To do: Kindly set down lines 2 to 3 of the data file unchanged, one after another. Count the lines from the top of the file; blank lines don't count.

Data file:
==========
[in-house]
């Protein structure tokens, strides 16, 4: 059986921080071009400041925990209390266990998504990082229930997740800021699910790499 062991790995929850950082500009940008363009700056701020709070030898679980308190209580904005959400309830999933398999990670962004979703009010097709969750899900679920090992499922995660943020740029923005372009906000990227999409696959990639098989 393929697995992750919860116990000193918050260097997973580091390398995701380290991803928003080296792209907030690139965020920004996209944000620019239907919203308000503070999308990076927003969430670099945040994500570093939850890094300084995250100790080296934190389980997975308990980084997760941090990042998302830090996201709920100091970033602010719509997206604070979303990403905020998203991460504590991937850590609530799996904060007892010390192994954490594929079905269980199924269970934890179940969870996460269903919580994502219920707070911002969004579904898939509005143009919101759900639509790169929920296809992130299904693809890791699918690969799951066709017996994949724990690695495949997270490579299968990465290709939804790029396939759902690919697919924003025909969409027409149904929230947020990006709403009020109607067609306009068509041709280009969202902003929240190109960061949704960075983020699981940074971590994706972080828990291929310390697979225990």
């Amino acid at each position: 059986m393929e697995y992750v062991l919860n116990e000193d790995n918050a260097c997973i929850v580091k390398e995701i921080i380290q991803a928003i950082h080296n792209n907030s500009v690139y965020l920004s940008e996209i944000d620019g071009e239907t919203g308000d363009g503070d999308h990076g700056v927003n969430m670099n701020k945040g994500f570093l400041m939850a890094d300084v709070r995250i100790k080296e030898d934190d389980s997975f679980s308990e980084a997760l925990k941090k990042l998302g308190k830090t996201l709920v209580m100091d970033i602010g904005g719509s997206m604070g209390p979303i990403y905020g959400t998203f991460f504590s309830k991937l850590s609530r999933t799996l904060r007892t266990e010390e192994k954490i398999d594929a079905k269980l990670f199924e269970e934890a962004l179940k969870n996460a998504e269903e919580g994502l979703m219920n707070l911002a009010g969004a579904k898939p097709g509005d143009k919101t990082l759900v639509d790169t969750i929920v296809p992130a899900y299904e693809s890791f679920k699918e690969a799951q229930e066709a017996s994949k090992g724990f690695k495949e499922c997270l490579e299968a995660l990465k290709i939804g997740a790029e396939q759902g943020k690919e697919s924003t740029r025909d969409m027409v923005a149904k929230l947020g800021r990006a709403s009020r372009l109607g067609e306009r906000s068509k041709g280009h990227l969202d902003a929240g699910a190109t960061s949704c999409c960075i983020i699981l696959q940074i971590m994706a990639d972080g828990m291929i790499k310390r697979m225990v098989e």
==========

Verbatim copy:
């Protein structure tokens, strides 16, 4: 059986921080071009400041925990209390266990998504990082229930997740800021699910790499 062991790995929850950082500009940008363009700056701020709070030898679980308190209580904005959400309830999933398999990670962004979703009010097709969750899900679920090992499922995660943020740029923005372009906000990227999409696959990639098989 393929697995992750919860116990000193918050260097997973580091390398995701380290991803928003080296792209907030690139965020920004996209944000620019239907919203308000503070999308990076927003969430670099945040994500570093939850890094300084995250100790080296934190389980997975308990980084997760941090990042998302830090996201709920100091970033602010719509997206604070979303990403905020998203991460504590991937850590609530799996904060007892010390192994954490594929079905269980199924269970934890179940969870996460269903919580994502219920707070911002969004579904898939509005143009919101759900639509790169929920296809992130299904693809890791699918690969799951066709017996994949724990690695495949997270490579299968990465290709939804790029396939759902690919697919924003025909969409027409149904929230947020990006709403009020109607067609306009068509041709280009969202902003929240190109960061949704960075983020699981940074971590994706972080828990291929310390697979225990």
């Amino acid at each position: 059986m393929e697995y992750v062991l919860n116990e000193d790995n918050a260097c997973i929850v580091k390398e995701i921080i380290q991803a928003i950082h080296n792209n907030s500009v690139y965020l920004s940008e996209i944000d620019g071009e239907t919203g308000d363009g503070d999308h990076g700056v927003n969430m670099n701020k945040g994500f570093l400041m939850a890094d300084v709070r995250i100790k080296e030898d934190d389980s997975f679980s308990e980084a997760l925990k941090k990042l998302g308190k830090t996201l709920v209580m100091d970033i602010g904005g719509s997206m604070g209390p979303i990403y905020g959400t998203f991460f504590s309830k991937l850590s609530r999933t799996l904060r007892t266990e010390e192994k954490i398999d594929a079905k269980l990670f199924e269970e934890a962004l179940k969870n996460a998504e269903e919580g994502l979703m219920n707070l911002a009010g969004a579904k898939p097709g509005d143009k919101t990082l759900v639509d790169t969750i929920v296809p992130a899900y299904e693809s890791f679920k699918e690969a799951q229930e066709a017996s994949k090992g724990f690695k495949e499922c997270l490579e299968a995660l990465k290709i939804g997740a790029e396939q759902g943020k690919e697919s924003t740029r025909d969409m027409v923005a149904k929230l947020g800021r990006a709403s009020r372009l109607g067609e306009r906000s068509k041709g280009h990227l969202d902003a929240g699910a190109t960061s949704c999409c960075i983020i699981l696959q940074i971590m994706a990639d972080g828990m291929i790499k310390r697979m225990v098989e």